Connect with us

Uncategorized

CASE JUMP: Nine locally acquired cases recorded

Published

on



Nine cases were locally-acquired in Townsville, three in Queensland, three were acquired interstate and two are under investigation.“Of the positive cases, four are inpatients of the Townsville University Hospital’s infectious diseases unit, which has been designated for positive COVID-19 patients,” Townsville Hospital and Health Service chief executive Kieran Keyes said.“The remaining confirmed 45 cases remain in their homes under the care of the Townsville Hospital and Health Service’s virtual ward.”On Monday 27 December 1295 tests were performed across the Townsville Hospital and Health Service. Of these, 1256 were performed at our 1300 Smiles testing site.Long wait for test results leave locals in limbo TOWNSVILLE residents are waiting more than 72 hours for Covid-19 test results with at least one person expected to wait five days before they get the all-clear to leave isolation. This comes as the city tries to cope with the huge surge in need for testing with new contact tracing sites every day. 1300 Smiles is also bearing the brunt of testing with private clinics at James Cook University and Reid Park closed over the Christmas period. On December 26, 911 Covid-19 tests were performed, with 881 completed at the 1300 Smiles clinic. Townsville recorded 11 new Covid-19 cases on Monday, bringing the city’s total to 35. Aircraft engineer Rhett Mckee was supposed to fly to Western Australia for work on Monday but couldn’t leave Queensland without a test. He was tested on December 24 at Sullivan Nicolaides Pathology testing site at Reid Park and was still waiting on his results on Monday afternoon. WA requires all people entering the state for work to complete a Covid-19 test 72 hours before arriving. “I was supposed to go to fix helicopters that go out to the oil rigs,” Mr Mckee said. He flew to Brisbane in preparation to leave, but had to turn around when his test didn’t arrive in time. “I asked one of the nurses (when I got tested) and they said ‘24-38 hours you will get your results’,” Mr Mckee said. Now, he will return to Townsville and get tested again in hopes it will come back in time for another flight to WA. A Townsville healthcare worker, who cannot be named, has been in isolation since December 23 and may not get her results until December 29. Tested at the QML testing site at James Cook University, she had to cancel her Christmas Day plans and hasn’t been able to work her scheduled shifts. She, her husband, and four children had attended the Calvary Christmas Carols, which was listed as a casual exposure site on December 18. “We went to the JCU carpark thinking it was close to the hospital and it would probably get done faster,” she said. “They said to us it is 24-48 hours, here is a (number on a) piece of paper to call if it’s over 48 hours. “That was Christmas Eve in the morning. Our whole Christmas Eve plans wrecked, our Christmas Day plans wrecked.”She called on Boxing Day after 48 hours had passed, but was told it was now a 72-hour wait. She called again on Monday and was told it could take up to five days. Monday marked nine days since the casual exposure site was listed. “In NSW they’re saying don’t get tested if you’re casual just monitor for symptoms, if you’re sick get tested, you don’t have to isolate,” she said. “But Queensland has such strict restrictions in place that even casual contacts have to isolate.“Today is three days waiting for my test and I have no symptoms, but if I was symptomatic, I had been giving patient care all that time.“If I had known that QML were getting sent to Brisbane, there is no way I would have gone there.“There needs to be some priority for healthcare workers because I did have patient contact up until Friday. “If I was positive, it’s way too long to be waiting for results and then contact tracing all of those people.” Neither QML nor Sullivan Nicolaides responded to a request for comment. The Townsville Hospital and Health Service Acting Chief Operating Officer and Incident Controller Danielle Hornsby said wait times at 1300 Smiles were between four to five hours at 10am on Monday. The service had to close the gates on the testing site at 3pm in order to test through the backlog in testing. “The clinic has returned to standard operating hours and will be open from 8am to 6pm daily,” Ms Hornsby said. “We have also doubled our swabbing capacity to two swabbers in each lane. This increase in capacity allows us to accommodate cars with multiple people who require swabbing.“As the community can appreciate, our pathology staff are also working under increased demand.“Results for testing undertaken at our 1300 Smiles clinic can take up to 48 hours depending on demand.”Ms Hornsby said THHS staff who had gone above and beyond over the Christmas break to respond to increasing demand placed on the health service. NAT – Stay Informed – Social Mediacaitlan.charles@news.com.au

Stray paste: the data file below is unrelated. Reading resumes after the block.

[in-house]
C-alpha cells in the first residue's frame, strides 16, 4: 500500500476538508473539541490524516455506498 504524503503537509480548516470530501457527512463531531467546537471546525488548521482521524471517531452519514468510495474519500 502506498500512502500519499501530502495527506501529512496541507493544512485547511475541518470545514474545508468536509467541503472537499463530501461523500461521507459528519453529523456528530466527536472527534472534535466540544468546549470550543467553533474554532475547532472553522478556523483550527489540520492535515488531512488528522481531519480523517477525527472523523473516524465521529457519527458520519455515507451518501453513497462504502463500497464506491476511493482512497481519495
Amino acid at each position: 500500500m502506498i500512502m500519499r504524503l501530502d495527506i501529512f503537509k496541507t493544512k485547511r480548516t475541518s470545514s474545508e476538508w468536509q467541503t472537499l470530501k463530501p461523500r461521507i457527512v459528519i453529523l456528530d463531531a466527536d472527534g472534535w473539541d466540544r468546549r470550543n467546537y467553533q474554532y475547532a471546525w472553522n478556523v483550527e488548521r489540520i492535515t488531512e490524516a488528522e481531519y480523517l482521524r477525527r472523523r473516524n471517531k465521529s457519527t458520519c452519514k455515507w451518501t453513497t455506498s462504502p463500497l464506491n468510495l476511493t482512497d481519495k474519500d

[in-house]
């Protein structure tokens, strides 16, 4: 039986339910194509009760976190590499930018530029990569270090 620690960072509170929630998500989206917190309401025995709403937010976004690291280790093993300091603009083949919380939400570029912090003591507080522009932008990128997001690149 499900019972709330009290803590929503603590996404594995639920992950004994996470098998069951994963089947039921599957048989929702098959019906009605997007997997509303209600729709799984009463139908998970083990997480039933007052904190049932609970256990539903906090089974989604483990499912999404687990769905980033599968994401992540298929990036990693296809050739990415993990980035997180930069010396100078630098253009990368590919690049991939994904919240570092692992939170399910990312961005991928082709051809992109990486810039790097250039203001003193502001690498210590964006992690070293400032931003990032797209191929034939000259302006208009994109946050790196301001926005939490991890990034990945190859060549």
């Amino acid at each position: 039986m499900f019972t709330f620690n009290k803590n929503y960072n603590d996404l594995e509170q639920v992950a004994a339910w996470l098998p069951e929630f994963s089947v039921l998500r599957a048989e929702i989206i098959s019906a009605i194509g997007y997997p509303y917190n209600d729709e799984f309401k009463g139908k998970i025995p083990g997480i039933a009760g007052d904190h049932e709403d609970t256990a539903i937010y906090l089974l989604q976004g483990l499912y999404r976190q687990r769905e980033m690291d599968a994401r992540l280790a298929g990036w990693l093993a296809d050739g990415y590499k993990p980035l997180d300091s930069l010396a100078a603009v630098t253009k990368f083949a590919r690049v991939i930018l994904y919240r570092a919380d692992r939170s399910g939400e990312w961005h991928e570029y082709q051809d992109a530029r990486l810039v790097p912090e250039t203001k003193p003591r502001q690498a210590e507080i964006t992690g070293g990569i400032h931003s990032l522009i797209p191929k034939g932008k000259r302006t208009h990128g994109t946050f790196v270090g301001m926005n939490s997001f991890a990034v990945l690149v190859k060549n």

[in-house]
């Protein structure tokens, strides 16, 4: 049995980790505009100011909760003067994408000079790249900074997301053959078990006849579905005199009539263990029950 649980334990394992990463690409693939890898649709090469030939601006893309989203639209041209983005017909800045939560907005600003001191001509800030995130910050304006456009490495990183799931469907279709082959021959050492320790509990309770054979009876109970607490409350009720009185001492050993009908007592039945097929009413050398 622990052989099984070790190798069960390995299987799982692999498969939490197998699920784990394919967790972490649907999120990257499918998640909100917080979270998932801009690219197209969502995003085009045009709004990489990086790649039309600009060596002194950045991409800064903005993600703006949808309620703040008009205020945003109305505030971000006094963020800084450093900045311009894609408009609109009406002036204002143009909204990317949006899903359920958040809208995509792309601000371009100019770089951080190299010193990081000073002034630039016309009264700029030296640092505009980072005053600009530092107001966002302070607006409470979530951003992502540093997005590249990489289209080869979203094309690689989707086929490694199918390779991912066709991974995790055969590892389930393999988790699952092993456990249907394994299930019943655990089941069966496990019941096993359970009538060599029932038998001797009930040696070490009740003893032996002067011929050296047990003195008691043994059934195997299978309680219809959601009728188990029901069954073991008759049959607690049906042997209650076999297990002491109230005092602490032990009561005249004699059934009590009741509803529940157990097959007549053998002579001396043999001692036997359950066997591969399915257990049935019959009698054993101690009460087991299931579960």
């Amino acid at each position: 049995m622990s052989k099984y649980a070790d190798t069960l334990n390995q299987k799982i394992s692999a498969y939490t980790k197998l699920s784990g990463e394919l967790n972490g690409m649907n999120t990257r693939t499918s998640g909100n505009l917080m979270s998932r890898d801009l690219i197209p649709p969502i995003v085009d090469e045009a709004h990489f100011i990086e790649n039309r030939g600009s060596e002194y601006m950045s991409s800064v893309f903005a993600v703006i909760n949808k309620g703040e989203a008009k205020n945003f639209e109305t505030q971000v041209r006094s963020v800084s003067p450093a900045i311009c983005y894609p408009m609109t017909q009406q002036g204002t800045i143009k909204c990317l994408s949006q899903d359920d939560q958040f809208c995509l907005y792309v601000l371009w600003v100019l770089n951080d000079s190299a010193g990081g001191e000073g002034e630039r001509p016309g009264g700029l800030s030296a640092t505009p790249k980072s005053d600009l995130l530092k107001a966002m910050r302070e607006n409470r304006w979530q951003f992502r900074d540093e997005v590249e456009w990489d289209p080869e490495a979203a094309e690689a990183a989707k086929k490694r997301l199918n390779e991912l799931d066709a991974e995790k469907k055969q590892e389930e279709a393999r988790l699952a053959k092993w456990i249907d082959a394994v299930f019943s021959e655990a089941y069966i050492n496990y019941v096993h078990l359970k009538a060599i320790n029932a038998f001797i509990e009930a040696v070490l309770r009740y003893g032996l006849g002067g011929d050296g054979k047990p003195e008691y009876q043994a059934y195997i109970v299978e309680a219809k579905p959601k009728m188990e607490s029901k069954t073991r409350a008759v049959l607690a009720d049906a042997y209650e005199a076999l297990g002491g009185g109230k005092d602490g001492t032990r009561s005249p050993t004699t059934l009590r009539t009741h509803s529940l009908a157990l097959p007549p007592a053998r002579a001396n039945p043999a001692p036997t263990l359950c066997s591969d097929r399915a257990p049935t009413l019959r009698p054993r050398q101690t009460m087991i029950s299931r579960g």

Source link